The secret life of Quintin EllisonWritten by Quintin Ellison
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In a time-wasting exercise, I was giving thought recently about my earliest memory, which is of getting my knee stuck in the balusters of a porch in my family’s house in Columbia, S.C.
We lived there briefly while my father attended graduate school at the University of South Carolina. My memory might not be particularly earth shattering, but it certainly has the virtue of earliness. I had been born but a short time before, maybe two or three years previously.
What I remember about the knee incident I pretty much spelled out in that first sentence. I can add that my mother or father rescued me. Never the sharpest knife in the drawer, I managed to get stuck several more times in the porch balusters. There apparently was enough room for me to slip my knee between but not enough, for some reason, to pull it out again.
Following the knee incident, my next vivid memory is getting locked with a friend in the bathroom of that same house in South Carolina. We couldn’t figure out how to turn the lock and free ourselves. I’m frankly unsure how this suspenseful incident resolved itself. Though it seems self evident that I was freed somehow since I’m not writing this some four decades later sitting in a bathroom of a residence in Columbia, S.C.
My trip down memory lane started after reading the highly enjoyable The Secret Life of James Thurber. Thurber was writing in response to the then just-published The Secret Life of Salvador Dali. Thurber, in his article, bemoans a lack of childhood romance and drama when compared with Dali, who recounted wild real and imagined happenings that he wrote took place when he was a young lad. Dali, of course, grew up to be a great artist. Thurber grew up to be a fantastic humorist.
Childhoods, I concluded, obviously count for something, so I thought I’d think about mine.
Dali recounted a youth peopled with glamorous and interesting adults. Thurber, an Ohio boy, made do with “mainly … 11 maternal great-aunts, all Methodists, who were staunch believers in physic, mustard plaster, and Scripture, and it was part of their dogma that artistic tendencies should be treated in the same way as hiccups or hysterics.”
I understand Thurber’s feeling of paucity, I truly do, and I feel the lack more and more the older I become. I didn’t, however, even have the great aunts he mentions. They were all well away in Virginia and North Carolina while I was undergoing my formative growth way down yonder in the Deep South.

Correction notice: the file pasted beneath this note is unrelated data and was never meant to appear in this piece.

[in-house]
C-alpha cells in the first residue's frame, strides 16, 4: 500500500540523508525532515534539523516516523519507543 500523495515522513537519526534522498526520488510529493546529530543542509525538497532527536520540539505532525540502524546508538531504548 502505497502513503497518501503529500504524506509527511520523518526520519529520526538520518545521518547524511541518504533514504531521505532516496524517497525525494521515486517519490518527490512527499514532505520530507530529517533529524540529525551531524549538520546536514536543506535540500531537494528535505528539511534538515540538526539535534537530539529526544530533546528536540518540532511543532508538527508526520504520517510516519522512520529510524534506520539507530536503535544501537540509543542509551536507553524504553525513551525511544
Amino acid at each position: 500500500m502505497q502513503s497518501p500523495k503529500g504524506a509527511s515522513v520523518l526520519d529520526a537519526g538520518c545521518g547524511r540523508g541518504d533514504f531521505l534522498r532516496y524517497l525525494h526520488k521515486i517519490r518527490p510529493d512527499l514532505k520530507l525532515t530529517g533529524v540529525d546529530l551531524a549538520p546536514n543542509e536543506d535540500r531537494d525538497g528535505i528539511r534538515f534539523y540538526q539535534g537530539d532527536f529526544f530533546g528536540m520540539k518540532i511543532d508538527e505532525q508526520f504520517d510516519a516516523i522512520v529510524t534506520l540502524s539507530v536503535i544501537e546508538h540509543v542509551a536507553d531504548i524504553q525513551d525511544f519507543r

Though in fairness, I do remember visiting my Great Aunt Tillie in Danville, Va. Tillie was short, don’t ask me why, for Lucille. Great Aunt Tillie was legally blind, but she could make out vague outlines. She was never one to let a little thing like terrible eyesight and possible visual misinterpretations blunt her acid tongue. She once heatedly accused me of biting my toenails though really my legs at the time were just propped up, where admittedly they shouldn’t have been, on the back of her sofa. But I certainly wasn’t biting my toenails, nor have I ever done such a thing — truly.
My personal story picks up steam ever so slightly when we moved from South Carolina to Starkville, Miss. We lived in a small brick ranch house in the suburbs of this fine college town. This was in 1970 I believe, and residents were still experiencing the upheavals of desegregation. But, I was too young to have much cognizance of that important historical event.
What I remember is trick-or-treating in the neighborhood. I remember learning to ride a real bicycle instead of a tricycle. That happened when my sister persuaded me to sit on a two-wheel bike. She gave it a little shove down what Mississippians and 4-year-olds on a bike for the very first time would consider a mountain — a very steep, long, scary mountain.
But of the Civil Rights movement that helped shape our great nation, I have no real memories at all. I do recollect that in first grade in the Mississippi elementary school I attended black and white children tended to sit separately, automatically and apparently voluntarily. On one occasion several black children were passing a blowpop sucker from hand to hand, sharing, but that blowpop wasn’t extended to me or the other white children. I desperately wanted a taste of the blowpop, it was cherry as I remember, and I didn’t understand why I couldn’t have a taste, too.
Which is my recollection of the travails of desegregation in Mississippi. That’s hardly the makings of a good book, a good column or a good story, for that matter. But in the end, I accept that I am the sum of these small, rather lackluster memories, as Thurber accepted he was of his. They are what they are — we can’t all be Salvador Dali, after all. Some of us must just be ourselves.